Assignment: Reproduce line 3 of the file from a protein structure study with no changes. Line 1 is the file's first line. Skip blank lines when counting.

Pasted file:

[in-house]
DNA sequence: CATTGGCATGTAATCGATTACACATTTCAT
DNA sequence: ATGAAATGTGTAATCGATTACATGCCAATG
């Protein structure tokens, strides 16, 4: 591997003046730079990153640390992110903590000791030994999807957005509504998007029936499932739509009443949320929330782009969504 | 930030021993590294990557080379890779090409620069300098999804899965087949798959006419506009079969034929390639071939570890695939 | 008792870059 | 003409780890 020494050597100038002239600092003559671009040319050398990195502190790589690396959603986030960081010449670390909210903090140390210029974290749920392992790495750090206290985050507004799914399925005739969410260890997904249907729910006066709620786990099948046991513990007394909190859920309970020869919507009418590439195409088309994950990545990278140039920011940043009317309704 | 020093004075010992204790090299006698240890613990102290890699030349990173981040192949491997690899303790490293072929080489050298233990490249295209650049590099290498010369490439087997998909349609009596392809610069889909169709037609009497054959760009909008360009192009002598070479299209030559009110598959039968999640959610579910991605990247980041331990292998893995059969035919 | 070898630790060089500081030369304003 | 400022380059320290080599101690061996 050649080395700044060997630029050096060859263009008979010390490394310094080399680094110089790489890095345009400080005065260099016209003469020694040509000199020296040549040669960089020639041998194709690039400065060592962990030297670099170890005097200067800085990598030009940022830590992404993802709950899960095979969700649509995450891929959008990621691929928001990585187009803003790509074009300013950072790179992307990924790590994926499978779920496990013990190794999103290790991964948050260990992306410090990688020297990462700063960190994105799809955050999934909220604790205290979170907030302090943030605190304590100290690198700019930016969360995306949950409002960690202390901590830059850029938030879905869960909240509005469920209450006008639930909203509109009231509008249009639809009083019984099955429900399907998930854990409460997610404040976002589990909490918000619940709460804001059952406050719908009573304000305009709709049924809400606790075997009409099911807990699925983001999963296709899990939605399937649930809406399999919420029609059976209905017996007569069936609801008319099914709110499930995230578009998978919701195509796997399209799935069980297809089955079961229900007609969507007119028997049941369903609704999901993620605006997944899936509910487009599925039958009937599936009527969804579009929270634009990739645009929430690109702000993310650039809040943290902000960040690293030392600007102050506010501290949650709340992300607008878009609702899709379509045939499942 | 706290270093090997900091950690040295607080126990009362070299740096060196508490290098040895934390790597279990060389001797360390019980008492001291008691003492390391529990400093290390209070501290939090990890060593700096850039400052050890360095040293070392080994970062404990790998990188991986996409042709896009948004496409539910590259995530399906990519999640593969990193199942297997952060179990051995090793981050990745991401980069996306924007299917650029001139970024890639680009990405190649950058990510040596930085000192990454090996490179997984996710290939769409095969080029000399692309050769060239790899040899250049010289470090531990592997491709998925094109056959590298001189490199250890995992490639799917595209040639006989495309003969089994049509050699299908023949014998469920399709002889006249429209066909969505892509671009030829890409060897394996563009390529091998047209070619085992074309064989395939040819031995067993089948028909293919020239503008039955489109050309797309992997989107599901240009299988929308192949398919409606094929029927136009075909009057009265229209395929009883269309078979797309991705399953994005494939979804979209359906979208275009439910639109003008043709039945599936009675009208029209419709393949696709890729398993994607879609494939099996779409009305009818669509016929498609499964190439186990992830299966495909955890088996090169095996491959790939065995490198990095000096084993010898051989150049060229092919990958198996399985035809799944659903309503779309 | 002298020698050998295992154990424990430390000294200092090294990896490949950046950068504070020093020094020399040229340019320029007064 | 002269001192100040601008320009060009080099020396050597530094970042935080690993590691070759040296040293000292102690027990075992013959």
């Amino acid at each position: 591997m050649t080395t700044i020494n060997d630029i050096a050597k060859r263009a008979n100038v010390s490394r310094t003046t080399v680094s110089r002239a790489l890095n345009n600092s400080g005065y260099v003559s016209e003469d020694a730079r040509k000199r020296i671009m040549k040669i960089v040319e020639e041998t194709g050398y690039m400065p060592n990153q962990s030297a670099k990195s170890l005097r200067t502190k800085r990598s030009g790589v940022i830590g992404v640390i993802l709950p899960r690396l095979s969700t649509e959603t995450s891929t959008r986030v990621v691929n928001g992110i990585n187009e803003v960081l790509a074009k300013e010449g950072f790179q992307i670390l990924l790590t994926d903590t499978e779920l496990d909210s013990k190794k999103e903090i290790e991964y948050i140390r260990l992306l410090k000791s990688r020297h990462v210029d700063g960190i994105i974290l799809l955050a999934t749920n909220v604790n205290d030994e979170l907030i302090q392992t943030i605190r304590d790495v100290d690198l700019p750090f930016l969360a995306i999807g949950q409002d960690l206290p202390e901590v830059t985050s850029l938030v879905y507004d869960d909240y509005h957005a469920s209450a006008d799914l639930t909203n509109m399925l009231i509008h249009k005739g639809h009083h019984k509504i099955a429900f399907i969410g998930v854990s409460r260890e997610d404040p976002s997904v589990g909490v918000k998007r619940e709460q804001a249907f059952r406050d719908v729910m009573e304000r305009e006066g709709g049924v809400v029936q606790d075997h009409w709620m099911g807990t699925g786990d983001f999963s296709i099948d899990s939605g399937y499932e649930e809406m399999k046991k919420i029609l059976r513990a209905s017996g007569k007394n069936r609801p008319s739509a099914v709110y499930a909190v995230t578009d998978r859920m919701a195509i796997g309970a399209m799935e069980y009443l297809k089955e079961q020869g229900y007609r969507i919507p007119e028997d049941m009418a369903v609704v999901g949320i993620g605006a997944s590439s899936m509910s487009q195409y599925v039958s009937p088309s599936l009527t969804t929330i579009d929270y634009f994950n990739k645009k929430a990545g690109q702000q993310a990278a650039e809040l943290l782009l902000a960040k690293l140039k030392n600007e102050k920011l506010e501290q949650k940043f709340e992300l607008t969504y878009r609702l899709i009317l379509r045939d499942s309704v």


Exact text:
DNA sequence: ATGAAATGTGTAATCGATTACATGCCAATG